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Why It’s Time For Sir Alex Ferguson To Let Others Do The Talking

sir alex ferguson1 Why Its Time For Sir Alex Ferguson To Let Others Do The Talking

Sir Alex Ferguson, we know you’re arguably the greatest coach in club soccer history.

We are fully cognizant of your greatness, where even begrudging Liverpool or Manchester City fans, or still bitter Bayern Munich or Chelsea supporters from those devastating European Cup finals nights where your team denied them the ultimate prize, can respect the resume you have built.

You are a global icon whose accomplishments, stature, and image will never be forgotten. Your daily presence at Old Trafford has been missed since you announced your retirement five months ago.

Even those who are casual soccer fans in America know your aura. Even those who barely are soccer fans in general, like Charlie Rose, aren’t ignorant to your amazing credentials especially after he had you on his show.

Now Sir Alex, please do us the favor and let others do the talking.

For a man who is retired from football management, you Sir Alex surely have not retired that mouth of yours.

You can’t go one hour in the footballing community on Twitter without having to see Sir Alex’s name there. In fact, it’s still capable of being a global trending topic on Twitter like it was on Tuesday. You can’t go one minute without seeing a soccer news site have an article about his words or him in general. Hell, you can’t even watch recent clips of Charlie Rose without running into the Glaswegian.

Now with his autobiography in book stores, Sir Alex really has not only become quite unbearable, but he’s also shown himself to truly be a controlling egomaniac and tyrant who has burned his bridges with a lot of people over the years.

When you make Roy Keane, of all people, a sympathetic figure, that is when you have truly become world class annoying.

His comments on Rafa Benitez are quite hypocritical, considering that the adjectives “unimaginative” and “dull” he mentioned to describe the Spaniard’s teams while he was a manager at Liverpool can easily be applied to his good friend Jose Mourinho’s first tenure at Chelsea. You don’t see Sir Alex giving The Special One that same public condemnation he gave Benitez now, do you?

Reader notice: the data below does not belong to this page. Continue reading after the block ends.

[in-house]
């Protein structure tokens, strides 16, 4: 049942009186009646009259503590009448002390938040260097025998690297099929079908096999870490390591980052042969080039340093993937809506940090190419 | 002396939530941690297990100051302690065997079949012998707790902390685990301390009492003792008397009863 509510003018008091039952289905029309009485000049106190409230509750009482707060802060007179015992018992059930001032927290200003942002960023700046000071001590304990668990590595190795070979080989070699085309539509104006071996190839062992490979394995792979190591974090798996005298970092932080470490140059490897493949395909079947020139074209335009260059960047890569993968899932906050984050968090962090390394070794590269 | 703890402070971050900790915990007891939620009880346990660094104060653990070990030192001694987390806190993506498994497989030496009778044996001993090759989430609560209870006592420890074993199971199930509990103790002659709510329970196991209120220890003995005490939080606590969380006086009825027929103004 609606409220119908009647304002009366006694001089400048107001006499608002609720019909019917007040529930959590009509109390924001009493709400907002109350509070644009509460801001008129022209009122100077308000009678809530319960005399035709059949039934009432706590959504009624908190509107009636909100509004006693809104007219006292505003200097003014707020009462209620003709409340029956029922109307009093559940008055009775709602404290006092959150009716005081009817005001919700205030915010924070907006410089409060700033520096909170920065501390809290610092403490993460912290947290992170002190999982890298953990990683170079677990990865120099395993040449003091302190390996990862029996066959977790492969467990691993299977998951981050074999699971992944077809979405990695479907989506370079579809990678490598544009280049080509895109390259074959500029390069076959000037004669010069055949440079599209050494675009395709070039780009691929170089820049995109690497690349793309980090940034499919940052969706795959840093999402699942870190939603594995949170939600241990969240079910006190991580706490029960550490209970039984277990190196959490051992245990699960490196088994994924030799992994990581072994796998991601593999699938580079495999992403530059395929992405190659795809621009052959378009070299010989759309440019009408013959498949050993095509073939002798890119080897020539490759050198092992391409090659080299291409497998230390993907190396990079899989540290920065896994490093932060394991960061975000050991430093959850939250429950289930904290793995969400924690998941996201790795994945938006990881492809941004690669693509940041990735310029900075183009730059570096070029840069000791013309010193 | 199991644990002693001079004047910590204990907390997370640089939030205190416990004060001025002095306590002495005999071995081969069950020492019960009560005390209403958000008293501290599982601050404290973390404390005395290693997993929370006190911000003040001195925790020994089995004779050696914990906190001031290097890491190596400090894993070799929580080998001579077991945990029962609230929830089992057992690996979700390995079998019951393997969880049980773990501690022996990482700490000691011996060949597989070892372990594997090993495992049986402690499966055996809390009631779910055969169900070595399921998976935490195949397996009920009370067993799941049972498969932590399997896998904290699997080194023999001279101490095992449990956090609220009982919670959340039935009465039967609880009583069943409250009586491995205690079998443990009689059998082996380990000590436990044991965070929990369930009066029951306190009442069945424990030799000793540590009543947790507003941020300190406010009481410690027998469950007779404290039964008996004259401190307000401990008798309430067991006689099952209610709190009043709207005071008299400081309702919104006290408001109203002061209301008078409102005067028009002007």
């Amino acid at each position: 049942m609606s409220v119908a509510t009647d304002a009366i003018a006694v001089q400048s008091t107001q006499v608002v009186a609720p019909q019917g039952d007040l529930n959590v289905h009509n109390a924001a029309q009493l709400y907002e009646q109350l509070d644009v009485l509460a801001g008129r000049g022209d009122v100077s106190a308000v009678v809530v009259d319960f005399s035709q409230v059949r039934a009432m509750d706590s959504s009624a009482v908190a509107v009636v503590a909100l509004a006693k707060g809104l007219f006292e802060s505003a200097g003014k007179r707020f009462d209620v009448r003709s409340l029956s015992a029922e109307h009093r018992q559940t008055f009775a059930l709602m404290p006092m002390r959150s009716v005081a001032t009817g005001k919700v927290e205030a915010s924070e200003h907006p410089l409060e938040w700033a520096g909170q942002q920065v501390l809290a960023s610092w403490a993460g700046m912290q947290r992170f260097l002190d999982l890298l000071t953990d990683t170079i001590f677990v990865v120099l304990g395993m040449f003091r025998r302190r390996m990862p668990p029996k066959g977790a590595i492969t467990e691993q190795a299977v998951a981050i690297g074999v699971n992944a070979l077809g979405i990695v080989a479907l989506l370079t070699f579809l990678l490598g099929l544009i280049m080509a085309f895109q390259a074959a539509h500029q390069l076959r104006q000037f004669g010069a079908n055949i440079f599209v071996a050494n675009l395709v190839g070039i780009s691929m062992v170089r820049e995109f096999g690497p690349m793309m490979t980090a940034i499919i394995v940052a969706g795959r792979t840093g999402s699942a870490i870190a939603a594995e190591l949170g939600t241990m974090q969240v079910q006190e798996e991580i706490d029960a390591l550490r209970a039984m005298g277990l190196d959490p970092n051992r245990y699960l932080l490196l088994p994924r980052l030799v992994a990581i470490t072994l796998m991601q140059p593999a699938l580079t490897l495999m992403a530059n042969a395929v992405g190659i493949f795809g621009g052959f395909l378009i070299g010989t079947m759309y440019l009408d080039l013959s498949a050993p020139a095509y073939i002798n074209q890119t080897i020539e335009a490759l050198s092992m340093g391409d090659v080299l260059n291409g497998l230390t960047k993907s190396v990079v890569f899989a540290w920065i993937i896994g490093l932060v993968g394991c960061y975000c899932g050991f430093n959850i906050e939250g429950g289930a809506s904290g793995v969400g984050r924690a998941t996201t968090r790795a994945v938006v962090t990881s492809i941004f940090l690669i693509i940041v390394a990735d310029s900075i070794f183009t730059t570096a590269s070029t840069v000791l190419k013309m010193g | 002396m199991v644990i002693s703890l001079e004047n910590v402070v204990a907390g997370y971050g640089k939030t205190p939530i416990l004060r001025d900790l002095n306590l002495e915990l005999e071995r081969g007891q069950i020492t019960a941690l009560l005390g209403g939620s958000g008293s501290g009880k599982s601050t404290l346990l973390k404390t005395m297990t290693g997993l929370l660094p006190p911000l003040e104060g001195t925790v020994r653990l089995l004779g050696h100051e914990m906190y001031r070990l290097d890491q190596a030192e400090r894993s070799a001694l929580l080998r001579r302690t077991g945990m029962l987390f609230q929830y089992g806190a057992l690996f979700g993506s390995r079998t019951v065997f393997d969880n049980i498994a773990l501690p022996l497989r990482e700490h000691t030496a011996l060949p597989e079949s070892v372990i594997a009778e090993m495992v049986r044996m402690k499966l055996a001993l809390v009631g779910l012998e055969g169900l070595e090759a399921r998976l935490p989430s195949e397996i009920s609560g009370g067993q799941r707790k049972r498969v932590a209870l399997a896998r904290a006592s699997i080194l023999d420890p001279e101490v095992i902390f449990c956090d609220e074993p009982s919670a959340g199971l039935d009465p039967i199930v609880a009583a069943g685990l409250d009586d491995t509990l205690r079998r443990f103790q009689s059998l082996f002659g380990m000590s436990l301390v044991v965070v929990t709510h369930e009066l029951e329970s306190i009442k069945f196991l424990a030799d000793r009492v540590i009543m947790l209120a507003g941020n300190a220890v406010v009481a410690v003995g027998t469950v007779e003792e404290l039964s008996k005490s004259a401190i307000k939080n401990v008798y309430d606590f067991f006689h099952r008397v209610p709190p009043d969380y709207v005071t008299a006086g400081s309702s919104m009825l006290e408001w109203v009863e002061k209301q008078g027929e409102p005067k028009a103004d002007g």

And if anyone needed more evidence of Ferguson being as much of a prima donna as he accuses David Beckham of being once again, look no further to the following sentence about how his relationship with the globally renowned right midfielder deteriorated.

“Beckham thought he was bigger than me.”

With all of that, that makes me fully exonerate all of the times Wayne Rooney pathetically flirted with leaving United for good, including this summer after Ferguson decided that Moyes would be almost like him in making sure the club manager be the main star instead of the players.

With how Ferguson has acted like he is entitled to whatever he says or does and thinks no one will challenge him for it, you wouldn’t be out of your mind to think that he’s acting like he closed his career out by winning the treble last season.

But it wasn’t Ferguson who closed out a great managerial career by winning three titles in May. It was Bayern Munich manager Jupp Heynckes, but you don’t see the German going on Charlie Rose and everywhere else spreading negativity the way Ferguson has done.

This entry was posted in Alex Ferguson, Leagues: EPL, Manchester United. Bookmark the permalink.

23 Responses to Why It’s Time For Sir Alex Ferguson To Let Others Do The Talking

  1. Flyvanescence says:

    The last two paragraphs sum it up perfectly.

  2. boss says:

    Has it occured to u dat maybe he’s using dis as an avenue to alleviate David Moyes’s pressure for d time being?

  3. Tony Butterworth says:

    OR perhaps he is promoting a book to generate sales as required by his publishing deal ?

    Not a Man Utd fan I assume LOL

  4. Nonsense says: